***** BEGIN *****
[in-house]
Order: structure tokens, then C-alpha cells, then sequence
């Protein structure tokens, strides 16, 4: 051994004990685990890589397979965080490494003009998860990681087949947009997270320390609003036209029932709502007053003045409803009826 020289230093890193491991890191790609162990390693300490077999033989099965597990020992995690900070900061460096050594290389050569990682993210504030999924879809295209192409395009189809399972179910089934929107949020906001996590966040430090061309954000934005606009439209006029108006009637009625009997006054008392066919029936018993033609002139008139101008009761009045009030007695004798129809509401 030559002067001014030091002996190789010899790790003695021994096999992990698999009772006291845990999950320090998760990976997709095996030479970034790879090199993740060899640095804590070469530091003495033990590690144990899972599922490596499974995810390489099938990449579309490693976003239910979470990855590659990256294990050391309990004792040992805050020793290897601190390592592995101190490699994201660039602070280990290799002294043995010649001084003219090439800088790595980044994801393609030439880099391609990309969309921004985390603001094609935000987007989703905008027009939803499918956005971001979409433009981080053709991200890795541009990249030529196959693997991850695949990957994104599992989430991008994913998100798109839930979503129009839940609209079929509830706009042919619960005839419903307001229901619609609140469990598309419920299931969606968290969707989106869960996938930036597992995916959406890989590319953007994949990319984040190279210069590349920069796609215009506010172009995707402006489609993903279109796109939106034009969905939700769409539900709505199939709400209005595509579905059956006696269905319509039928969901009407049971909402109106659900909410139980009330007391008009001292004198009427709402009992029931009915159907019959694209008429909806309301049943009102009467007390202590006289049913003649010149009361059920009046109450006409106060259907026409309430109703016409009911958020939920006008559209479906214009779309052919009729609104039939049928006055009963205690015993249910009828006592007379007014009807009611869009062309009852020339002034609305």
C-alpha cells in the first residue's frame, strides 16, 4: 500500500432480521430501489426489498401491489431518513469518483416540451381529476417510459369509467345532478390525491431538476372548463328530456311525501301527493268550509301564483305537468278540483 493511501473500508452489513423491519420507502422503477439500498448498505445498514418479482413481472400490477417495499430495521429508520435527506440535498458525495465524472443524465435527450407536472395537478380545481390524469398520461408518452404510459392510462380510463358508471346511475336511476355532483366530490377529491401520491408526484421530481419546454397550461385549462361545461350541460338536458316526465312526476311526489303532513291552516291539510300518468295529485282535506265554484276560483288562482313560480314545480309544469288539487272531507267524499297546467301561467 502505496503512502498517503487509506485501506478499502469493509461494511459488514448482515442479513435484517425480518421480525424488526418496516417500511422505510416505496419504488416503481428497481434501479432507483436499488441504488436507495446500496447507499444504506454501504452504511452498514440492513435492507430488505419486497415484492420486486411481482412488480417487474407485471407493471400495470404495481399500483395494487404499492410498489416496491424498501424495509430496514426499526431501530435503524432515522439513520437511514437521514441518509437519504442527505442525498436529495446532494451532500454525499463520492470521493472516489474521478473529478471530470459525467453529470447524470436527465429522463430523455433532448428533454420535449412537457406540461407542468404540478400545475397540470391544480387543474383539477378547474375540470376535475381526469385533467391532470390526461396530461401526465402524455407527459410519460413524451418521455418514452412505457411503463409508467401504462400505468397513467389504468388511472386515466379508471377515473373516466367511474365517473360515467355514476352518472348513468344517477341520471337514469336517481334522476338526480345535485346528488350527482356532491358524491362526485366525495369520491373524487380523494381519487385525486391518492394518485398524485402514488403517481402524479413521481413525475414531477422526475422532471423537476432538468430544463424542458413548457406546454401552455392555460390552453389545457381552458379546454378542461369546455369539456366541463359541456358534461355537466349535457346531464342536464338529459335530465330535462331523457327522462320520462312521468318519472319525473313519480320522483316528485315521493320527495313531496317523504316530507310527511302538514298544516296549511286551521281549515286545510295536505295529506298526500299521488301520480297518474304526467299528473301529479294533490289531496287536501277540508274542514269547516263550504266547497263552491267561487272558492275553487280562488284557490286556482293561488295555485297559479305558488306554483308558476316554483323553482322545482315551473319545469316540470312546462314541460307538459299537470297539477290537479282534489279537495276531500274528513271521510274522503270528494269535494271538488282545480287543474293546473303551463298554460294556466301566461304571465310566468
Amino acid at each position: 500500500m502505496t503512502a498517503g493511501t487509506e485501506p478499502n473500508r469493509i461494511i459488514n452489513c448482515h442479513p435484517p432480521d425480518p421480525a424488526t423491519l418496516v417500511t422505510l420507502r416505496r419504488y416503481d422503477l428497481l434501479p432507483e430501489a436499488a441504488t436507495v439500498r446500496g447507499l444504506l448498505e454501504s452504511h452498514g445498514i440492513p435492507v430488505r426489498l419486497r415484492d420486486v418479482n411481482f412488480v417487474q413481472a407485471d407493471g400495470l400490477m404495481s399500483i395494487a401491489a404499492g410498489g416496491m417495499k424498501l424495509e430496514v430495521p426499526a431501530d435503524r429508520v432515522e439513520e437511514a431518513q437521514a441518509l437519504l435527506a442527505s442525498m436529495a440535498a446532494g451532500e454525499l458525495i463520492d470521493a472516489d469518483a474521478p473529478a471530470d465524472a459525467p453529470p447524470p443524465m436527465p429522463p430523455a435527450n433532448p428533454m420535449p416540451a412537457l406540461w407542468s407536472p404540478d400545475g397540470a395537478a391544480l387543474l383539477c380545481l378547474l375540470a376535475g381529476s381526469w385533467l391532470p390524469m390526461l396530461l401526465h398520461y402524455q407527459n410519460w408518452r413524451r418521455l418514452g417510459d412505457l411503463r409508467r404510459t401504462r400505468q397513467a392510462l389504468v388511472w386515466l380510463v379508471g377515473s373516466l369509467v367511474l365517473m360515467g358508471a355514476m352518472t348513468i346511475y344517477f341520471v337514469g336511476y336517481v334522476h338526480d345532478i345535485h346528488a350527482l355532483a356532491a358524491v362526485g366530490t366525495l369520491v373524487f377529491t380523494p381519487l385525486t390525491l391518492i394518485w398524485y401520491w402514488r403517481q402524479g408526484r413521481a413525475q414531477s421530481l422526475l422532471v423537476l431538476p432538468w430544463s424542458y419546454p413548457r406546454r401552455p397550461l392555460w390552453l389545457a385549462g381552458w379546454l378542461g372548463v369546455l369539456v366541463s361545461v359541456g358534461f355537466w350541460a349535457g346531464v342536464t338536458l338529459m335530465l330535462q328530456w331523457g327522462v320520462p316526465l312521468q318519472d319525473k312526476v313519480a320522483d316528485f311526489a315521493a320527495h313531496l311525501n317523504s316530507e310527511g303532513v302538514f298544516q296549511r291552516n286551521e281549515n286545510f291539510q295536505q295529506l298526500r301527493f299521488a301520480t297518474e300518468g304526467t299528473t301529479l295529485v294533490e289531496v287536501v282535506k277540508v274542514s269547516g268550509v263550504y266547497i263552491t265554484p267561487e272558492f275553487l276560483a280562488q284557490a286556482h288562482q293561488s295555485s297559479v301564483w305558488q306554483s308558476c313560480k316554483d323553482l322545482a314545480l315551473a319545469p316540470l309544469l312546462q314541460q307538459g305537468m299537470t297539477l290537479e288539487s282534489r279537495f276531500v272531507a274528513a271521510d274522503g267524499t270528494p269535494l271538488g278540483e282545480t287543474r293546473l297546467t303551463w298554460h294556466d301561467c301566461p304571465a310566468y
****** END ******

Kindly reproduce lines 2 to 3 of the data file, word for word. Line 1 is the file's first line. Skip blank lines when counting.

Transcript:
Order: structure tokens, then C-alpha cells, then sequence
């Protein structure tokens, strides 16, 4: 051994004990685990890589397979965080490494003009998860990681087949947009997270320390609003036209029932709502007053003045409803009826 020289230093890193491991890191790609162990390693300490077999033989099965597990020992995690900070900061460096050594290389050569990682993210504030999924879809295209192409395009189809399972179910089934929107949020906001996590966040430090061309954000934005606009439209006029108006009637009625009997006054008392066919029936018993033609002139008139101008009761009045009030007695004798129809509401 030559002067001014030091002996190789010899790790003695021994096999992990698999009772006291845990999950320090998760990976997709095996030479970034790879090199993740060899640095804590070469530091003495033990590690144990899972599922490596499974995810390489099938990449579309490693976003239910979470990855590659990256294990050391309990004792040992805050020793290897601190390592592995101190490699994201660039602070280990290799002294043995010649001084003219090439800088790595980044994801393609030439880099391609990309969309921004985390603001094609935000987007989703905008027009939803499918956005971001979409433009981080053709991200890795541009990249030529196959693997991850695949990957994104599992989430991008994913998100798109839930979503129009839940609209079929509830706009042919619960005839419903307001229901619609609140469990598309419920299931969606968290969707989106869960996938930036597992995916959406890989590319953007994949990319984040190279210069590349920069796609215009506010172009995707402006489609993903279109796109939106034009969905939700769409539900709505199939709400209005595509579905059956006696269905319509039928969901009407049971909402109106659900909410139980009330007391008009001292004198009427709402009992029931009915159907019959694209008429909806309301049943009102009467007390202590006289049913003649010149009361059920009046109450006409106060259907026409309430109703016409009911958020939920006008559209479906214009779309052919009729609104039939049928006055009963205690015993249910009828006592007379007014009807009611869009062309009852020339002034609305």